Actually, the consortium efficiency to mineralize and make available nutrients for the growth of the consortium itself is much higher than the nutrient reduction in the growth medium may suggest: it does not take into account the amount of nutrients present in the solid fraction of the wastewater, which has been supplied every 4 days to the consortium with the periodic refill. The total amount of nutrients present in the DWW (Supplementary Table 4) was measured thanks to a technical expedient, i.e., wastewater was vigorously shaken before the collection of samples for analyses; the same procedure was been used before every refill. On the base of the total nutrient concentration in DWW, during the entire experiment a total of 2.88 mg N and 112.50 μg P were supplied to each consortium as both solubilized and solid leftover fraction, and took into account the nutrients in the DWW at the start of the experiment (50 mL, containing 1.15 mg N and 45 μg P) and those supplied with the 6 replenishments (as a total, 1.73 mg N and 67.50 μg P). Moreover, at each replenishment some nutrients were removed with the discarded 12.5 mL that was to be changed. These discarded nutrients were quantified as soluble fraction in 0.713 mg N and 0.109 μg P. Solubilized nutrients in growth media were obtained by centrifuging and filtering (0.22 µm) samples. Therefore, as a total, 2.16 mg N and 112.39 μg P were supplied to the system. At the end of the experiment (T28) the residual amounts in the ‘treated’ DWW as soluble nutrients were only 0.25 mg N and 0.02 μg P, with a very high removal rate: 88.6% for N and almost 100% for P, respectively. This removal depended on the combined activity of photosynthetic and heterotrophic microorganisms, representing a robust biological filtering system, as known from the very many studies on the nutrient removal by phototrophic/heterotrophic consortia utilised for wastewater remediation40. The nutrient load in the DWW can be metabolised and removed by heterotrophic bacteria via different pathways for nitrogen41,42 and phosphorus43,44; then, photosynthetic microorganisms assimilate this “new” inorganic nitrogen and phosphorus and convert them into biomass45.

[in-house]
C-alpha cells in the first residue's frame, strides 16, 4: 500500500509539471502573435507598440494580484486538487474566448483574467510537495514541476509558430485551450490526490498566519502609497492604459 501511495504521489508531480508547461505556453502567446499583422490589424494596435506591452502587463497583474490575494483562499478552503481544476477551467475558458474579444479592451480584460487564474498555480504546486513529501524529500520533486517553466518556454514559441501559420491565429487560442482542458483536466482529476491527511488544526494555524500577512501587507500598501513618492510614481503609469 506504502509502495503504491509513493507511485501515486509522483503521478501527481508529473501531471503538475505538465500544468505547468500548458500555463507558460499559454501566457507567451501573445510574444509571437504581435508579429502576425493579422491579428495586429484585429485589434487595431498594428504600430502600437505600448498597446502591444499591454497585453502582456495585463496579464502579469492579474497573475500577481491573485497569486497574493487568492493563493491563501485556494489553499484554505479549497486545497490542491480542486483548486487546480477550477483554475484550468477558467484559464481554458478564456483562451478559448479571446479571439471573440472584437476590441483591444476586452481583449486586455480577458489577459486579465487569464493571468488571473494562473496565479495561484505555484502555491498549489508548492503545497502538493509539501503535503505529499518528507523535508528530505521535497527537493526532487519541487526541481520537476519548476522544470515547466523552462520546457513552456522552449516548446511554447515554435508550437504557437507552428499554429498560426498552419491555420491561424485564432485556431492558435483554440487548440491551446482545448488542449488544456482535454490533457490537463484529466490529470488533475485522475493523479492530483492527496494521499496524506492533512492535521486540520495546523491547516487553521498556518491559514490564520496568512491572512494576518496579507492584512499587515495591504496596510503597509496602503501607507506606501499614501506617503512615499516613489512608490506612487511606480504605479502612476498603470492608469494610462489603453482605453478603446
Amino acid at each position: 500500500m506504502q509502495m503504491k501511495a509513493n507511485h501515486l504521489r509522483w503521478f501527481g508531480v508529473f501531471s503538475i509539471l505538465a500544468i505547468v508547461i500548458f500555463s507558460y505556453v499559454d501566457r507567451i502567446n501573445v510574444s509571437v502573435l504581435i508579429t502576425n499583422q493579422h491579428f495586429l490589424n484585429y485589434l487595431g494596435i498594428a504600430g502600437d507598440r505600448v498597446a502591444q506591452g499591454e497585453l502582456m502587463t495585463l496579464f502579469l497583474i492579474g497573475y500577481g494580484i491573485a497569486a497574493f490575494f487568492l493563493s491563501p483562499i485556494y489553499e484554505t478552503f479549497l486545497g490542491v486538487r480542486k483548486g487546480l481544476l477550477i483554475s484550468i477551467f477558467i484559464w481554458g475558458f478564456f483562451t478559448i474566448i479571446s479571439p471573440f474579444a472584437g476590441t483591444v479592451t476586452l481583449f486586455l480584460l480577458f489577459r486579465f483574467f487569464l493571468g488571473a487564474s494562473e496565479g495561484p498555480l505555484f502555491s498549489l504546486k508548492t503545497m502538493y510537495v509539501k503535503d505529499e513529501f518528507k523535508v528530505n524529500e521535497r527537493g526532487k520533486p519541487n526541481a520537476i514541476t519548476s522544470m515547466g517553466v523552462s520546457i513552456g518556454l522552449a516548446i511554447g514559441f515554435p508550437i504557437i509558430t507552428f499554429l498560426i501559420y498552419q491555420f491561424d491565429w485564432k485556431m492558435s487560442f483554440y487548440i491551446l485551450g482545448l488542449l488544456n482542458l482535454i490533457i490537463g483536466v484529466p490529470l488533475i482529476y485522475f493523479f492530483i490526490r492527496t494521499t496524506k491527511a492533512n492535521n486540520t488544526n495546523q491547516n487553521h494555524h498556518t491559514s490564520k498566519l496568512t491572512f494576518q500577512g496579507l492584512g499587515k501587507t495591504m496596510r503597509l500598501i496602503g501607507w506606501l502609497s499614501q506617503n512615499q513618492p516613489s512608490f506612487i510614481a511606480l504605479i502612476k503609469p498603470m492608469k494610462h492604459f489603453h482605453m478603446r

The capability of this T. variabilis based consortium to remove nutrients was already demonstrated in our previous study26 and, notwithstanding the different experimental set up used here, results presented here are in agreement with those reported in that study26; they confirmed the bioremediation capability of this consortium, demonstrating its capability to thrive in dishwasher wastewater by utilising the available nitrogen and phosphorous even under different conditions (different water, microbial content, detergent, food habits). The high efficiency was maintained over time thanks to the consortium growth and the persistence of its taxonomic structure and composition, even though it was subjected to DWW periodic refill.